“I wonder how much [litter] is intentional and how much is accidental,” said Dimock, a three-year resident. “Either way, it feels good to have an opportunity like this to clean it up. It’s a really nice event that’s focused on the environment and we’ve wanted to become more involved in the community.”

Back in Jefferson, Jessica Williams and Katherine Benfante were overseeing a contingent proudly representing Girl Scout Troop 98437. A handful of 7- and 8-year-old Brownies and their friends, wearing a rainbow of jackets, searched the shoreline for litter and maybe a treasure or two.

“The girls love the outdoors so we’re always trying to find opportunities like this to help our community,” said Williams, a Troop co-leader with Benfante, who listed pipes, a life vest, tires, chunks of Styrofoam and a spoon among the girls’ finds.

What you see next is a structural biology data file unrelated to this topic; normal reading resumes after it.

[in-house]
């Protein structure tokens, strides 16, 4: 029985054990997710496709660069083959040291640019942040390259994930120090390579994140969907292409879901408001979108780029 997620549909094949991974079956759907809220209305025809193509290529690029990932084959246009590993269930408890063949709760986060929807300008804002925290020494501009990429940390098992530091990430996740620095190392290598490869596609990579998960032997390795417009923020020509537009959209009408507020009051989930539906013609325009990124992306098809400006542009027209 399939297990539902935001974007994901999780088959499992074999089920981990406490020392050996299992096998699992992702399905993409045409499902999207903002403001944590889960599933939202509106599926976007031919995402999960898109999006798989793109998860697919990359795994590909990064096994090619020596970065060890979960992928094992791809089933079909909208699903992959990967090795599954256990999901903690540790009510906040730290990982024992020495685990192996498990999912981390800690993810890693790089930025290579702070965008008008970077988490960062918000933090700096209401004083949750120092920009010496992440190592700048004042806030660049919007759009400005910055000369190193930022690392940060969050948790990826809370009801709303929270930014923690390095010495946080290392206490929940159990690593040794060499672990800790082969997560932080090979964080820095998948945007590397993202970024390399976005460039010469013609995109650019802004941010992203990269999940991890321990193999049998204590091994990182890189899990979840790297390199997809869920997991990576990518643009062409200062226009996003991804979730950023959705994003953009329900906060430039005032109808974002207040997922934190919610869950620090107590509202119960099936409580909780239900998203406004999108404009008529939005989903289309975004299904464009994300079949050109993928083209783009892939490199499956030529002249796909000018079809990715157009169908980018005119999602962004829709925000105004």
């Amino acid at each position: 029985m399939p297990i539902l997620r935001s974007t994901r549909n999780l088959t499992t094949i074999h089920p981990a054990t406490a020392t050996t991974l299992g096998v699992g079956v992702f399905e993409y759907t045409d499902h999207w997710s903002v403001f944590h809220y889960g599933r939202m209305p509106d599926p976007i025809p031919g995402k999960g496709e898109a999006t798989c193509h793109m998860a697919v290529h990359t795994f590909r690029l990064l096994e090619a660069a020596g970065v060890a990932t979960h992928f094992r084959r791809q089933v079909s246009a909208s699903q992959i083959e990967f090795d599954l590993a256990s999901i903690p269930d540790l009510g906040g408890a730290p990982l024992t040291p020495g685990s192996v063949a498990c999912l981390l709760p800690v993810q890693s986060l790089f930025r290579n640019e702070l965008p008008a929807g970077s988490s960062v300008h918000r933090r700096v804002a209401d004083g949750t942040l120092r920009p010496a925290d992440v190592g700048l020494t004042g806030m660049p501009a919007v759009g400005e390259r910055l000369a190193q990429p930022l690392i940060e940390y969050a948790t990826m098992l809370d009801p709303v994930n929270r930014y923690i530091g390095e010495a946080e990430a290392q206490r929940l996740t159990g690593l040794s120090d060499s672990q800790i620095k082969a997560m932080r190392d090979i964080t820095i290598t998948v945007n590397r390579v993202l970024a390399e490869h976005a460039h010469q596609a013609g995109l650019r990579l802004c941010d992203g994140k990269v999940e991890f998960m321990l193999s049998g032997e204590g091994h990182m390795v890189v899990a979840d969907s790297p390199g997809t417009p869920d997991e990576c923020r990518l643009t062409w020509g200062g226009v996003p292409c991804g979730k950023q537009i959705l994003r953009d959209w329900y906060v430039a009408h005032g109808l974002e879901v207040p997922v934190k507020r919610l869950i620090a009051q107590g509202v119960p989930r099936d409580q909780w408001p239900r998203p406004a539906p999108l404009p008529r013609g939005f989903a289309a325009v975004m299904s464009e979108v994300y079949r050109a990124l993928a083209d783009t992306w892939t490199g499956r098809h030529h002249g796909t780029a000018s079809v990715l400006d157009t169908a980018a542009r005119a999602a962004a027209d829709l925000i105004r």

Boy Scouts, ranging in age from 12 to 16, were also part of the project, plucking junk from the exposed lakebed along Yacht Club Drive in Jefferson. Seven boys and a half-dozen adults, representing Lincoln Park’s Troop 76, were led by Kenny Smith, whose sister, Patty Babb, has lived lakeside in Jefferson for 18 years.

“I’ve been in Scouting 13 years and this is our third lake cleanup,” said Smith, officially, as one of his Scouts playfully squirted lake water from a Capri Sun juice pouch he’d pulled from the mud. “If it’s for the lake and the environment, we like to help out whenever we can.”

As noon approached and tires and trash bags were piled high on roads around the lake for later pickup, weary volunteers began to gather for cider and socializing at LHF headquarters in the historic former Lake Hopatcong Station in Landing.